More than 100 presidents, princes and other international dignitaries will pass through London in the next month, including Brazil's President Dilma Rousseff, Michelle Obama and President Goodluck Jonathan of Nigeria. Vladmir Putin of Russia, is expected to put his differences with Britain to one side to make a private trip for the judo events.
The event has more diplomatic potential than any previous Games. Only 48 world leaders went to Athens in 2004 and 82 to Beijing in 2008. The only catch is that the IOC, not Britain, decides the guest list, which could make for some awkward dinners.
The boost to Britain's economy could be considerable. David Cameron has predicted a benefit of £13bn over the next four years. Christine Lagarde, head of the International Monetary Fund, is flying in for meetings. Visitors are expected to increase by as much as 2 per cent on last year. A spending splurge of £750m over the next month is predicted. Goldman Sachs forecasts that the Games could add as much as 0.4 per cent to the GDP, large enough to keep the country out of recession, and London could see as many as 18,000 new jobs annually over the next three years stemming from the Olympics.
London will host a who's who of the global boardroom as government ministers and business ambassadors lobby the most influential diplomats and executives on the planet. The UK Trade and Investment lobby group has organised 17 one-day summits at Lancaster House to secure an Olympics legacy for British business worth up to £4bn. Google's chairman Eric Schmidt, Sir Martin Sorrell of WPP, Sir Jonathan Ive from Apple, Sir Howard Stringer, chairman of Sony, and Daniel Ek of Spotify will speak at a seminar on the digital economy. British business will be there in strength, with half the companies in the FTSE 100 being represented.
The paparazzi cannot wait as royals, pop stars and the Hollywood elite and Buzz Aldrin, the second man on the moon, drop in to party. The Sports for Peace charity soirée at the Victoria and Albert Museum on Wednesday is the hottest ticket. Prince William and Kate Middleton will share the red carpet with Brad Pitt and Angelina Jolie, plus Muhammad Ali, Sir Christopher Lee, Michael Douglas, Catherine Zeta-Jones and Lewis Hamilton. Canary Wharf is full of huge luxury yachts, like Cannes. Nicole Kidman¸ Michael Phelps and Abhishek Bachchan, the Bollywood superstar, will also be around town.
* As he prepares to welcome the world to the London Olympics, the nation's oldest teenager has given in to the pressure to get a sensible haircut.
When the Olympic flame arrived in the capital on Friday evening, it was greeted by a surprisingly well-groomed Boris Johnson, blond locks neatly trimmed and brushed into a conventional side-parting, after a £29.50 cut at a salon near City Hall.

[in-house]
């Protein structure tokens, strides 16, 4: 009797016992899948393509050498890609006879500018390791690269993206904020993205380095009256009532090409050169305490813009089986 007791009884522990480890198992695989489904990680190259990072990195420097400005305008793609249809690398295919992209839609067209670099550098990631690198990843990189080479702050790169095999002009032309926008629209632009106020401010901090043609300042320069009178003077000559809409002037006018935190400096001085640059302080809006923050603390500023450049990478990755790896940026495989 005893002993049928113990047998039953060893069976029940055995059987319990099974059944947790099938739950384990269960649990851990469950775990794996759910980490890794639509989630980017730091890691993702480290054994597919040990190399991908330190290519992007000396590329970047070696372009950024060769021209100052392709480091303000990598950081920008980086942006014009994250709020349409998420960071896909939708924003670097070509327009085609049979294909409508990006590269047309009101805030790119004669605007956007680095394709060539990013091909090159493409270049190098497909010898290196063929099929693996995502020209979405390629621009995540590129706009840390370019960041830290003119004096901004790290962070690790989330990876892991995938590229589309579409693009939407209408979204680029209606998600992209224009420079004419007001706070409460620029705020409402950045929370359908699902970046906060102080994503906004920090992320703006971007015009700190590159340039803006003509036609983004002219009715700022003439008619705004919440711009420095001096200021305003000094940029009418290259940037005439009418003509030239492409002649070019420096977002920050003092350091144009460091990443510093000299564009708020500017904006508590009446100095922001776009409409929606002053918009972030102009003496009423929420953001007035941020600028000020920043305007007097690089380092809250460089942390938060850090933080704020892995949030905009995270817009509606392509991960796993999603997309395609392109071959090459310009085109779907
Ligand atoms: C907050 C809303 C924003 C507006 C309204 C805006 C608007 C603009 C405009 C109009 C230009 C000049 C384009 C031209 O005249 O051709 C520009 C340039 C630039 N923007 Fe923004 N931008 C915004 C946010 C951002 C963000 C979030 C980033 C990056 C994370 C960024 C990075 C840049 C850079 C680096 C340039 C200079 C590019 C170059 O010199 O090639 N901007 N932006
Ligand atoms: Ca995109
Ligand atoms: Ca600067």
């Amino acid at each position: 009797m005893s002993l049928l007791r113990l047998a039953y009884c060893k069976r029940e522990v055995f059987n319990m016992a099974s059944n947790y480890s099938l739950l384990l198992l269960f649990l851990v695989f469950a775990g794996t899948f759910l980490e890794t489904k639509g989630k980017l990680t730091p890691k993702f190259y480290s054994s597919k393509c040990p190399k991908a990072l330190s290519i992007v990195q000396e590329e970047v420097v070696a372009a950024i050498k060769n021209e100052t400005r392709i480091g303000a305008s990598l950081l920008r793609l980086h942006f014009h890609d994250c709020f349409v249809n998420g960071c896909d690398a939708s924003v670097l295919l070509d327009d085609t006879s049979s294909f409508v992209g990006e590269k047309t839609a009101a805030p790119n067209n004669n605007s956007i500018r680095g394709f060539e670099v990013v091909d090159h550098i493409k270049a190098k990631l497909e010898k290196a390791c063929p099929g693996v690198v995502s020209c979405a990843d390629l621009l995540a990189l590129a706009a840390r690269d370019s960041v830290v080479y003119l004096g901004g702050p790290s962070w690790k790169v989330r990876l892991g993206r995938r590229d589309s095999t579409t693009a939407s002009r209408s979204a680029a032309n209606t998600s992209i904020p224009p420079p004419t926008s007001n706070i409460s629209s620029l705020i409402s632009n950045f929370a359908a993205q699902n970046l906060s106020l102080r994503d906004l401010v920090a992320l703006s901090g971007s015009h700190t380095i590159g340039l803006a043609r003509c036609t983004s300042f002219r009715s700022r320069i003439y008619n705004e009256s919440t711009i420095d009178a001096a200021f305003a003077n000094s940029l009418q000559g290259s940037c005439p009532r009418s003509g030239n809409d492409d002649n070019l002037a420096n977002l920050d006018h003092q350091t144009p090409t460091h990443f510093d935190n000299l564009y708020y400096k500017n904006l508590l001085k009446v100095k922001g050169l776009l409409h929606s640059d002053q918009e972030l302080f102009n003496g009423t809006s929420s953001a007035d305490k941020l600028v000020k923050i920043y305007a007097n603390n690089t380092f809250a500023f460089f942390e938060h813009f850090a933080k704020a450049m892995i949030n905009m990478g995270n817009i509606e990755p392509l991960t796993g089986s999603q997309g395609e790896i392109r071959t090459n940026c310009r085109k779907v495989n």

The new look followed Boris's appearance on the David Letterman Show in the US last month. The chat-show host suggested the London Mayor's trademark mop could hinder his chances of becoming PM. He asked Boris: "How long have you been cutting your own hair?"
* A marathon runner born in the new state of South Sudan was last night given permission to compete in London 2012 under the Olympic flag.
The IOC executive board took the unprecedented decision to allow Guor Marial, a former refugee, to take part as an independent athlete.
Marial, 28, fled to the United States from a child labour camp but has not been granted citizenship.
* A Los Angeles lifeguard and surfer more accustomed to the sunny beaches of Santa Monica than the warring streets of Damascus will be an unlikely poster boy for Syria at the Olympics. Azad al-Barazi, 24, arrives in London tomorrow to compete in the 100m breaststroke. He was born in Saudi Arabia and has lived in Santa Monica since he was seven, but his parents are Syrian.
His father is originally from Hama, where some of the bloodiest atrocities of the conflict took place last month. "It's hard every time you hear something about Syria, it's another load of people dying in this place or that. I try to block it out," said al-Barazi.
* A canoeist who cannot compete is taking legal action against the Olympics organising committee on behalf of all women whose sports are not in the Games. Samantha Rippington, 27, is the UK canoe champion but only men can take part in the Games's canoe races. "We're asking Locog to carry out an equality impact assessment," she said. "We aim to highlight to the world that inequality still exists between men and women."